"One of the key research insights was to constrain Duplex to closed domains, which are narrow enough to explore extensively. Duplex can only carry out natural conversations after being deeply trained in such domains. It cannot carry out general conversations," state the researchers in a blog post.



The Google Duplex technology is built to sound natural, to make the conversation experience comfortable, according to Google. "It’s important to us that users and businesses have a good experience with this service, and transparency is a key part of that. We want to be clear about the intent of the call so businesses understand the context. We’ll be experimenting with the right approach over the coming months."

Duplex is based on a recurrent neural network (RNN) built using TensorFlow Extended (TFX). To obtain its high precision, the team trained Duplex’s RNN on a numbrt of anonymized phone conversation data.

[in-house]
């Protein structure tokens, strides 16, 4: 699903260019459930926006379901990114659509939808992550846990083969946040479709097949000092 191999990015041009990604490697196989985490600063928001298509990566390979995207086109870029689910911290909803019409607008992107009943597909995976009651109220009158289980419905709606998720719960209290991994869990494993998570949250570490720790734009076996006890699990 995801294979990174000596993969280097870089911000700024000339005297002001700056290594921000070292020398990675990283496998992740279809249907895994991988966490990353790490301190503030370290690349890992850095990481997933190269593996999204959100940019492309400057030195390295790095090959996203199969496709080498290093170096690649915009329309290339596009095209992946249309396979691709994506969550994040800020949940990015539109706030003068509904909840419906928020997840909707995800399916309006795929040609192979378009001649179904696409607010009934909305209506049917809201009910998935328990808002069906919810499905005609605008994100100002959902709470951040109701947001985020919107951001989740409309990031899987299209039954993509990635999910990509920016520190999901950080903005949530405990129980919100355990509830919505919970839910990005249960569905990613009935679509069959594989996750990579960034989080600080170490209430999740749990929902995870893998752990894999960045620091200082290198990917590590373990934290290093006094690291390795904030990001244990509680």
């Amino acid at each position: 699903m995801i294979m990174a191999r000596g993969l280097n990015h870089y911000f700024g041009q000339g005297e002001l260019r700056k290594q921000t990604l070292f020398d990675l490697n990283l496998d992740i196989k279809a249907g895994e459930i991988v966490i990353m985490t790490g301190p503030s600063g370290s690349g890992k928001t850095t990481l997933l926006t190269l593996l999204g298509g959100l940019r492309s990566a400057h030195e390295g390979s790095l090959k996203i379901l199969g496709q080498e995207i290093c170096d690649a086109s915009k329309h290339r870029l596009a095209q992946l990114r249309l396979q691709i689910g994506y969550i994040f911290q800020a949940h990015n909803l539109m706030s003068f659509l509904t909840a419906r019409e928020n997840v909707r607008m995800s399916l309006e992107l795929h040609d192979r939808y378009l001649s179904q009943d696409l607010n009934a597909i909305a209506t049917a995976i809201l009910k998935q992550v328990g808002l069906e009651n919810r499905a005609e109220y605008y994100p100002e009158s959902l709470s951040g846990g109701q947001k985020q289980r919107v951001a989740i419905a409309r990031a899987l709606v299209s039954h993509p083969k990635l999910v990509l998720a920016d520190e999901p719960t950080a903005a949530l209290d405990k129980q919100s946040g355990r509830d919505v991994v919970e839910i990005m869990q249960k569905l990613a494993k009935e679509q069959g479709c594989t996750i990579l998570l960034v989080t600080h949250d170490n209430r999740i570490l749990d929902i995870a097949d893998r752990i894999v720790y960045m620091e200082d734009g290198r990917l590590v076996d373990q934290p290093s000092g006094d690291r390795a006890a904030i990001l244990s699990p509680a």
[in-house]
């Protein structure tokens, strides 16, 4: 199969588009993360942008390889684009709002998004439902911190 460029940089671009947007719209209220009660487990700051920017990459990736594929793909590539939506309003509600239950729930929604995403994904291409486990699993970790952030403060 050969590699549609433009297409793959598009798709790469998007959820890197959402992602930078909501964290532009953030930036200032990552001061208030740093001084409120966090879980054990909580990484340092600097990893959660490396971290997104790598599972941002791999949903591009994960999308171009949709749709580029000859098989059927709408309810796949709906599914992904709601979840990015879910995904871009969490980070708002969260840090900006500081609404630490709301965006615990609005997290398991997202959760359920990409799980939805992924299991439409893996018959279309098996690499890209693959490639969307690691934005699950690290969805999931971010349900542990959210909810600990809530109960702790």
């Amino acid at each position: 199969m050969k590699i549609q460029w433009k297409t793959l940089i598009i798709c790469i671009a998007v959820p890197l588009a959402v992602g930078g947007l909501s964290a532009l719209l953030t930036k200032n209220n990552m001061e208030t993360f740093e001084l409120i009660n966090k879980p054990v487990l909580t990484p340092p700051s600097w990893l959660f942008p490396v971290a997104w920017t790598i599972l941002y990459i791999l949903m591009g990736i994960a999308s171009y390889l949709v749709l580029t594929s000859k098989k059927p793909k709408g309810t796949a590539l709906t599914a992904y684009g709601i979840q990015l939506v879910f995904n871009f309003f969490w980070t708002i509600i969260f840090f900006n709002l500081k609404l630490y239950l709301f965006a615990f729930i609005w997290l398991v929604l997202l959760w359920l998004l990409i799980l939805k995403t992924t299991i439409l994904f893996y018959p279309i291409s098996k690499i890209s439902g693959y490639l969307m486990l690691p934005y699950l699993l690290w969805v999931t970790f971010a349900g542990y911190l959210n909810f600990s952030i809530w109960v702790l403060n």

Google Duplex


The network uses the output of Google’s automatic speech recognition (ASR) technology, as well as features from the audio, the history of the conversation, the parameters of the conversation and more. They trained our understanding model separately for each task, but leveraged the shared corpus across tasks. Finally, they used hyperparameter optimization from TFX to further improve the model.

It is difficult not to be astonished by the results of this demonstration


The Google Duplex system is capable of carrying out sophisticated conversations and it completes the majority of its tasks fully autonomously, without human involvement. The system has a self-monitoring capability, which allows it to recognize the tasks it cannot complete autonomously (e.g., scheduling an unusually complex appointment). In these cases, it signals to a human operator, who can complete the task.

As this type of technology has been evangelized and worked on by Ray Kurzweil for years, it would be interesting to know how much of his role at Google brought him and his ideas into contact with the Duplex team.